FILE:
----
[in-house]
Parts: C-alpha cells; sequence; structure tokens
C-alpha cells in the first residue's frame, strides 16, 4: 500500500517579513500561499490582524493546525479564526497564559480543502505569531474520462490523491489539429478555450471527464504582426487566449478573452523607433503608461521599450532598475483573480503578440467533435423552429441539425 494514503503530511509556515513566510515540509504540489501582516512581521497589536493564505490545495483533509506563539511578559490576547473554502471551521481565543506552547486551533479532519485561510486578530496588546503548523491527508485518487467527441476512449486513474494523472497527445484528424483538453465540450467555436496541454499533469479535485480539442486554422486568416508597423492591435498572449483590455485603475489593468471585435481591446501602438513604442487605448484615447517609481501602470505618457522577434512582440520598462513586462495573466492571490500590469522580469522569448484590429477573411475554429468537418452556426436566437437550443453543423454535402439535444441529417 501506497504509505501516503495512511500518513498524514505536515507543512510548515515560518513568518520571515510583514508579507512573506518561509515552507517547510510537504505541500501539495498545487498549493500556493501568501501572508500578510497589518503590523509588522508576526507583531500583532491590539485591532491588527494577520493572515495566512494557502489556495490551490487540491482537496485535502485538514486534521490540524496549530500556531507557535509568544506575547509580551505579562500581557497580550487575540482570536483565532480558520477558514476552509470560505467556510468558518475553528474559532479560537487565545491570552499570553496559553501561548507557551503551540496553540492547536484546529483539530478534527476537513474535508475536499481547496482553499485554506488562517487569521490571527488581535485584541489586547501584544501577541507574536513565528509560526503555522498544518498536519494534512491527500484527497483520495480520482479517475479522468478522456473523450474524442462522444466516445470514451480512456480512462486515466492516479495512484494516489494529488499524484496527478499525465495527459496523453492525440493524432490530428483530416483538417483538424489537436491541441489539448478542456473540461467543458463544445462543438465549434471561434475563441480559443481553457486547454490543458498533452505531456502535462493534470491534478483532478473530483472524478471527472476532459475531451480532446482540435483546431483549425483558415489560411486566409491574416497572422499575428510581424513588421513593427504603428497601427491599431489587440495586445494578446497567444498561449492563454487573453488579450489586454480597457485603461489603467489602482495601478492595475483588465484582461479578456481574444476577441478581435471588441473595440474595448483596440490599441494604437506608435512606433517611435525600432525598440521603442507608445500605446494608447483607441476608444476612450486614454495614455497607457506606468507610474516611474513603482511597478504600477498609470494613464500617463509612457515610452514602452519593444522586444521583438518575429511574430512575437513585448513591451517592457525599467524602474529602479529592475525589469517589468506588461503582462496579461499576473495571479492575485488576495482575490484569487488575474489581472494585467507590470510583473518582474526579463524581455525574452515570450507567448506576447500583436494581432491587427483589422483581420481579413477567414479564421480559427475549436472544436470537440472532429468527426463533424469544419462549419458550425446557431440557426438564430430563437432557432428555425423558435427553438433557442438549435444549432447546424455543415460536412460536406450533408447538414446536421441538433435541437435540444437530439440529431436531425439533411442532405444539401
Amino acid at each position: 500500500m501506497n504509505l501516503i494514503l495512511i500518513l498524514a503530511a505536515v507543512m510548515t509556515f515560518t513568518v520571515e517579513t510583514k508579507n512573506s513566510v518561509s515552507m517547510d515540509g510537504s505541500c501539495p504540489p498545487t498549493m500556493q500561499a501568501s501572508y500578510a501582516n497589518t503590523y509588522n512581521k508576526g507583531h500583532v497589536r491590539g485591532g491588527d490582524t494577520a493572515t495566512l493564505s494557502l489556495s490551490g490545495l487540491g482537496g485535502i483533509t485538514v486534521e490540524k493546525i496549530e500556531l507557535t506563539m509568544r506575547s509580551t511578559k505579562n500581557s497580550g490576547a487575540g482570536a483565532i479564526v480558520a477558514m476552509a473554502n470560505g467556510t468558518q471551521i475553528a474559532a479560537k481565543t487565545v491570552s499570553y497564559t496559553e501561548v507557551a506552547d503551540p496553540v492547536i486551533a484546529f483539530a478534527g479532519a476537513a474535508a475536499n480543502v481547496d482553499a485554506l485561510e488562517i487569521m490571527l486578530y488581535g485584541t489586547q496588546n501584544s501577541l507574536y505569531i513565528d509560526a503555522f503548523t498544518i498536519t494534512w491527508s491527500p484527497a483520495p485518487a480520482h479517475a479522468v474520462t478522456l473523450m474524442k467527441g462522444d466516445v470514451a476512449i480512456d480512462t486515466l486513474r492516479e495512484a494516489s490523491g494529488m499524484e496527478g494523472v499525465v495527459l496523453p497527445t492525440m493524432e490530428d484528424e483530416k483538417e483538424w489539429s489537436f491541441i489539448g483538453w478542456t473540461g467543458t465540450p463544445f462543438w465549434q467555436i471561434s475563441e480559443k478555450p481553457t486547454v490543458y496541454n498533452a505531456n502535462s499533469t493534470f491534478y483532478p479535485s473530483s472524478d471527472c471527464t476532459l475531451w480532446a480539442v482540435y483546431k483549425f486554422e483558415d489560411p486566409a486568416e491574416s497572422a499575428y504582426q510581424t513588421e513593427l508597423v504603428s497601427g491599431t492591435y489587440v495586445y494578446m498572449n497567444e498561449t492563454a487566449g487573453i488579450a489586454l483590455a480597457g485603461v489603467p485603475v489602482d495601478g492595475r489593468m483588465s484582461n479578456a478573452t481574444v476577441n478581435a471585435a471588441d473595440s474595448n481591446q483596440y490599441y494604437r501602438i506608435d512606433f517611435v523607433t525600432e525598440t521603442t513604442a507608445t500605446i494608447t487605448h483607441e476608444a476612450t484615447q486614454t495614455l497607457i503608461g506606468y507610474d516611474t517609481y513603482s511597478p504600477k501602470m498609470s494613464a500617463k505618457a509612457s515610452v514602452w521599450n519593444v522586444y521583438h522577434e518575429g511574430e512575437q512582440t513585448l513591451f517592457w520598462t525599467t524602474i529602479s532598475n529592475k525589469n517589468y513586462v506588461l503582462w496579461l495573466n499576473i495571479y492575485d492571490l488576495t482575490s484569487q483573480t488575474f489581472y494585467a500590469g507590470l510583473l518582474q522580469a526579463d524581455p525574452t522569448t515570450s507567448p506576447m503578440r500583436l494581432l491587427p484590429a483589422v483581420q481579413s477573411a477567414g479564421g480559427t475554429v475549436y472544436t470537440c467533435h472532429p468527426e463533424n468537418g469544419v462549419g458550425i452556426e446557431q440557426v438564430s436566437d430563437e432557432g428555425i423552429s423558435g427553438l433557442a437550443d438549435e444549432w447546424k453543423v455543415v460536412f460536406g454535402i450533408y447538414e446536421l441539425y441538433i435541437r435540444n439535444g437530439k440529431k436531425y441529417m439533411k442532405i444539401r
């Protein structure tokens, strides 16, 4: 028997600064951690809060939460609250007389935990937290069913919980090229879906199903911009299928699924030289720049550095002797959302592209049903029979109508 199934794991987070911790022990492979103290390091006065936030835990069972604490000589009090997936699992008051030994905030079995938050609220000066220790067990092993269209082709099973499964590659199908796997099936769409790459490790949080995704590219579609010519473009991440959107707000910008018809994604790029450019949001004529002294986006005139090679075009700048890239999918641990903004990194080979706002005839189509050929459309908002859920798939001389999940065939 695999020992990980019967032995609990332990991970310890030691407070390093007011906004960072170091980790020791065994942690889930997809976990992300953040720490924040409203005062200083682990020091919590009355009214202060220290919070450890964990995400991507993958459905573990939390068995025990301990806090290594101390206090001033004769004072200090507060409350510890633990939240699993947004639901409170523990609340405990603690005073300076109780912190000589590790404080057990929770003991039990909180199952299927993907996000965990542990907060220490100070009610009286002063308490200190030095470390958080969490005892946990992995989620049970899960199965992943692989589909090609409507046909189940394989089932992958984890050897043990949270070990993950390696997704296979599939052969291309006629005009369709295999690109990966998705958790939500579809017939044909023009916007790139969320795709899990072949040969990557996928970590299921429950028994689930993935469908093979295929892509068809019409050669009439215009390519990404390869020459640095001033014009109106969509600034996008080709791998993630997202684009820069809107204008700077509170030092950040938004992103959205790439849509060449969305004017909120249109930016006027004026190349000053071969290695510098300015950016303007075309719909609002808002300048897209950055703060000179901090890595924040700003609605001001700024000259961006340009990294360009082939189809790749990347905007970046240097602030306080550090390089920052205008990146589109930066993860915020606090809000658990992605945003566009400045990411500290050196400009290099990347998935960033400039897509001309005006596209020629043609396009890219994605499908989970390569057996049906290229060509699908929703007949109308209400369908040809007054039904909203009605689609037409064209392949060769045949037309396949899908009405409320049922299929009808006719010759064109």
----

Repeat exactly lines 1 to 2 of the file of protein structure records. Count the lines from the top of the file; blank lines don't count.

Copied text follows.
[in-house]
Parts: C-alpha cells; sequence; structure tokens